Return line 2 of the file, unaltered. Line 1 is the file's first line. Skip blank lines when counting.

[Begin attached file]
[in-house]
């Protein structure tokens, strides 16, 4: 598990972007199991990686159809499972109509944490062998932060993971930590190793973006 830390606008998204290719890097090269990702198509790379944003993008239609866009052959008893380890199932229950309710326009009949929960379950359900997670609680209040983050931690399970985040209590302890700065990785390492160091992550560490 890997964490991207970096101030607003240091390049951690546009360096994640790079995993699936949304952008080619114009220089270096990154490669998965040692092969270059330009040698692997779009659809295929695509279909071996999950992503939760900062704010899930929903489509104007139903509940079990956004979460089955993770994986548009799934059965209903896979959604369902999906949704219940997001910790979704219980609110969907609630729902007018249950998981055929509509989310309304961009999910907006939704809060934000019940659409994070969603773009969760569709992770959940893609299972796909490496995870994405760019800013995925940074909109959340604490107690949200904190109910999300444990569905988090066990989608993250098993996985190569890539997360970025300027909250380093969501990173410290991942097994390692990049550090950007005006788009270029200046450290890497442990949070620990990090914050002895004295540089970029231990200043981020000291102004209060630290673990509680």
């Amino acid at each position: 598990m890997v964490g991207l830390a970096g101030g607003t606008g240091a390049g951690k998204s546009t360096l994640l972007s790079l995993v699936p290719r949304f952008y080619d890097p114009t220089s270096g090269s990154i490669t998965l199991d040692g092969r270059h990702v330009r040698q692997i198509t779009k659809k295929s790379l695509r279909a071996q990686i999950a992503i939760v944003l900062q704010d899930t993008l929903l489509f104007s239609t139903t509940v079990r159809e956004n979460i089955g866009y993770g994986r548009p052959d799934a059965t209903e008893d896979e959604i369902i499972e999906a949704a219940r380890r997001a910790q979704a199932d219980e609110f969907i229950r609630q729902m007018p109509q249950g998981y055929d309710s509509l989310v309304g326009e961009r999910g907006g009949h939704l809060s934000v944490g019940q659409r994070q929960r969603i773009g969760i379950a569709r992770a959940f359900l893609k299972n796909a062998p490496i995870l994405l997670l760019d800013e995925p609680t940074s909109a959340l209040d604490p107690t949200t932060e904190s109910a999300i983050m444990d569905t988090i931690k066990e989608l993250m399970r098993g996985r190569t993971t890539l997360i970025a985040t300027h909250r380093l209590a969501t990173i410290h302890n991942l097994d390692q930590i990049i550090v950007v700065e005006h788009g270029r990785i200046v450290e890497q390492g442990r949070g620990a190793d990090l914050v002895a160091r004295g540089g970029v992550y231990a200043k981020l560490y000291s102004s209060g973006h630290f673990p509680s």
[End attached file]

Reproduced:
């Protein structure tokens, strides 16, 4: 598990972007199991990686159809499972109509944490062998932060993971930590190793973006 830390606008998204290719890097090269990702198509790379944003993008239609866009052959008893380890199932229950309710326009009949929960379950359900997670609680209040983050931690399970985040209590302890700065990785390492160091992550560490 890997964490991207970096101030607003240091390049951690546009360096994640790079995993699936949304952008080619114009220089270096990154490669998965040692092969270059330009040698692997779009659809295929695509279909071996999950992503939760900062704010899930929903489509104007139903509940079990956004979460089955993770994986548009799934059965209903896979959604369902999906949704219940997001910790979704219980609110969907609630729902007018249950998981055929509509989310309304961009999910907006939704809060934000019940659409994070969603773009969760569709992770959940893609299972796909490496995870994405760019800013995925940074909109959340604490107690949200904190109910999300444990569905988090066990989608993250098993996985190569890539997360970025300027909250380093969501990173410290991942097994390692990049550090950007005006788009270029200046450290890497442990949070620990990090914050002895004295540089970029231990200043981020000291102004209060630290673990509680």